When I given my bottle of Piment d’Espelette, I checked it out online…and found out that there was a competition being run by the local producers’ association (English version here) to come up with new dishes. So…prepare something original. For a critical audience who don’t know me. In French. Dangerous enough?
To enter, there were obviously a few rules to observe: it had to use Piment d’Espelette (duh!), it should be quick and easy to prepare, it should be original, and it should be something that could be prepared on an average family budget. I sent my applications in on Friday night, so I’ll just have to sit tight and see what happens.
To come up with something, I sat down and did a bit of logical thinking. The producers are in the Basque part of France, so some sort of raw vegetable dish was out of the question. These people are likely to prefer a rich, meaty dish for the main course, so my best chances were in the starter or dessert category. So a starter that showcases the Piment d’Espelette…got me thinking about chutney. I reasoned that the Piment d’Espelette would work well, so that the subtle heat would pervade the sauce and mingle with the apple, without dominating. Plus, the flecks of red would show up in the chutney. Next question: what can I serve with a semi-sweet sauce? I thought about goats cheese. And bingo! My entry is a simple cheese fritter coated with a breadcrumb/Piment d’Espelette mixture, gently cooked until golden and crispy, and served with a simple, fresh apple chutney. That was the theory…
Et alors…the chutney. This was super-easy – chop the apples, throw everything in a pot, bring to the boil, then reduce the heat and simmer for about 30 minutes. Done! On its own I think it is great. It’s a deep burnished amber colour and the Piment d’Espelette does indeed show up as hoped. It’s got heat, but it never gets too much. I am modestly calling this an unmitigated success. I had a little left over after my test, and I’ve been munching it on strong English cheddar as my 11am snack for the past week. Really delicious.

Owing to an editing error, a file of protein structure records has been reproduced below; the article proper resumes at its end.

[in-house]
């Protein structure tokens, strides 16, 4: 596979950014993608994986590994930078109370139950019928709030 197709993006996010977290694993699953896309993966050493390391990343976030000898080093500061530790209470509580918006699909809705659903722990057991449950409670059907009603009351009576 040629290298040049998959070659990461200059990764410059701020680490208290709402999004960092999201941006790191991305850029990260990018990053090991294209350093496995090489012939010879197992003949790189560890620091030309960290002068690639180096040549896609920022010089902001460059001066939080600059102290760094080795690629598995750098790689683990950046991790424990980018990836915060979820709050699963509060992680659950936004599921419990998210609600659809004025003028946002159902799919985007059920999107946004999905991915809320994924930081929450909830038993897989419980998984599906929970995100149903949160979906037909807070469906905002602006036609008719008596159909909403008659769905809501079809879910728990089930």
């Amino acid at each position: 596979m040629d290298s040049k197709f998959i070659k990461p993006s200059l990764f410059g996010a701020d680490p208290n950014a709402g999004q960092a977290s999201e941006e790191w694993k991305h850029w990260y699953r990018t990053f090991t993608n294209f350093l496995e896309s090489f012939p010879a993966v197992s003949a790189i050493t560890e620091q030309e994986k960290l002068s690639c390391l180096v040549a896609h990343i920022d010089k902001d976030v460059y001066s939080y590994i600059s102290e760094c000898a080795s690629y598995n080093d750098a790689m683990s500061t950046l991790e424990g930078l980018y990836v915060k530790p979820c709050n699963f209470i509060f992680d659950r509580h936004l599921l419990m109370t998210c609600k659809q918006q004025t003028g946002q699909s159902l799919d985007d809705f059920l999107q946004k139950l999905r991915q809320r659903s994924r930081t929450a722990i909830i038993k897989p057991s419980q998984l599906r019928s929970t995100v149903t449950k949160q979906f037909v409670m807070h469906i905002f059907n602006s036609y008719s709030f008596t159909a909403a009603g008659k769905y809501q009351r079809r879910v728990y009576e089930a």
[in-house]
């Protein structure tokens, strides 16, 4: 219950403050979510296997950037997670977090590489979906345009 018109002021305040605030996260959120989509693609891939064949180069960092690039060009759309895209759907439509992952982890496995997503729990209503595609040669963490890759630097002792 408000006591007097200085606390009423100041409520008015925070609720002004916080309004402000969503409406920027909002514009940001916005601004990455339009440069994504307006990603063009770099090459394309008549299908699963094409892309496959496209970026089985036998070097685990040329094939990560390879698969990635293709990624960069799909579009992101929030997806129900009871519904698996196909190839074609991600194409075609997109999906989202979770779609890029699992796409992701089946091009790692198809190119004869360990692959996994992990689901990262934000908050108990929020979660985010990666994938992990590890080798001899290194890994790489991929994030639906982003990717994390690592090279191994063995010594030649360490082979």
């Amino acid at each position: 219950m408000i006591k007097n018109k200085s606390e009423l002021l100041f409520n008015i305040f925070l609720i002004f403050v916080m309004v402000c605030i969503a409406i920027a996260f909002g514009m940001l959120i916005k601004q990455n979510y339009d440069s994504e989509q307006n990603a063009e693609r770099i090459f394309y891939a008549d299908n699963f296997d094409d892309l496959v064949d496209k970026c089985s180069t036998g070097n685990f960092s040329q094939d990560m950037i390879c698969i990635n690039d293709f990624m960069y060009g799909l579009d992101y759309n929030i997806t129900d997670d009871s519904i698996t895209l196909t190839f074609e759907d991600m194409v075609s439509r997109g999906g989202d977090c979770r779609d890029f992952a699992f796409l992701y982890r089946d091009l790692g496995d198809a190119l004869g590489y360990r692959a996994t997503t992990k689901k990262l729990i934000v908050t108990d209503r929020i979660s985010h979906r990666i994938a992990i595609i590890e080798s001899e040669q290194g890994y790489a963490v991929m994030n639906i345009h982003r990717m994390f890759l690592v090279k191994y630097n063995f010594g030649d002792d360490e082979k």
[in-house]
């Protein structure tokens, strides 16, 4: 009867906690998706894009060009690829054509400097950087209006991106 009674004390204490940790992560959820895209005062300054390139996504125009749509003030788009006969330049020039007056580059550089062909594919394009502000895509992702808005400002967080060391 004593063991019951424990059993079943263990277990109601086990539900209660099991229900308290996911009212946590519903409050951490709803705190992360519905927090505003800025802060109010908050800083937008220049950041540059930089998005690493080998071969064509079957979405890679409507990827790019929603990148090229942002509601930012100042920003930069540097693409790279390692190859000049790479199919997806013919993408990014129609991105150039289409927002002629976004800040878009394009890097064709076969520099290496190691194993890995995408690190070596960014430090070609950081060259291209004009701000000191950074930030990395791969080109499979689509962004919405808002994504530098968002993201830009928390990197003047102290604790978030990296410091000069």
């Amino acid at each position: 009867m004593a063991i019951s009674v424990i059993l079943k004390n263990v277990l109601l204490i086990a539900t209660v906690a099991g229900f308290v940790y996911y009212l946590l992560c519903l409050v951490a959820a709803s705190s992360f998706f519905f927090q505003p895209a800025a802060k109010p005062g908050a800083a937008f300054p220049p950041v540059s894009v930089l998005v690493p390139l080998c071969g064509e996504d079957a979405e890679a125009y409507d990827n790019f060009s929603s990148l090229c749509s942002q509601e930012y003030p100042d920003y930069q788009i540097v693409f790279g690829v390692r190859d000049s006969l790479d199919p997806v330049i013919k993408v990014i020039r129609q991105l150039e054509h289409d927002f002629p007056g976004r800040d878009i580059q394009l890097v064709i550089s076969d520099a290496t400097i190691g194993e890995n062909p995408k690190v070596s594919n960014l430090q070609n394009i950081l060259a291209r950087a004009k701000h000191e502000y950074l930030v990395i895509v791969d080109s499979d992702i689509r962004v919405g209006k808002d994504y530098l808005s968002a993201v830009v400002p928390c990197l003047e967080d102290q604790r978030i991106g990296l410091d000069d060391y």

The fritters? Again very simple. The coating was just flour, breadcrumbs and Piment d’Espelette. The goats cheese is rolled into balls, flattened, dipped in egg and coated, and then shallow-fried. I figured this dish would provide a nice series of contrasts – crisp coating, creamy cheese, soft fruity chutney.
Happy with the theory, I made them and duly noted everything down. I’ve got to say, the result was pretty darn good. You need to be really generous with the chutney, but I think the spiciness and gentle heat worked well with the cheese. It’s a nice combination. Let’s see if the competition judges agree!
For the chutney:
• 4 apples, peeled, cored, chopped into small pieces
• 100ml white wine vinegar
• 50g sultanas
• 1 1/2 teaspoons Piment d’Espelette (or paprika or very mild chilli powder)
• scant pinch of curry powder
• scant pinch of cinnamon
• scant pinch of nutmeg
• scant pinch of cloves
• 50g sugar (or to taste)
• 1/2 teaspoon nigella seeds (black onion seeds)
Put everything into a pot. Bring to the boil, simmer until the mixture is thick an the apples tender (around 30 minutes). Feel free to tweak the spices according to taste.
For the fritters:
• 300g of goats cheese (firm chalky type)
• 50g of plain flour
• 50g of breadcrumbs
• 1 teaspoon of Piment d’Espelette
• 1 egg
• 100ml of oil and 25g of butter, to fry
Divide the cheese into portions – 15 smaller fritters, or 8-10 larger fritters. Roll into balls and flatten to 1cm thickness.
Mix the flour, breadcrumbs and Piment d’Espelette in a bowl. Beat the egg. Dip each piece of cheese in the egg, then roll in the flour mixture. Leave to sit in the fridge for 30 minutes.
Before cooking, roll the cheese again the flour mixture. Heat the oil and butter in a pan, and fry the fritters until golden on each side. This goes very quickly (2-3 minutes). Serve warm, with a generous portion of cooled chutney.
Worth making? Yes. The chutney is really simple and delicious, and the fritters are easy to make. These also make a great canapé. Alors, à vos fourneaux!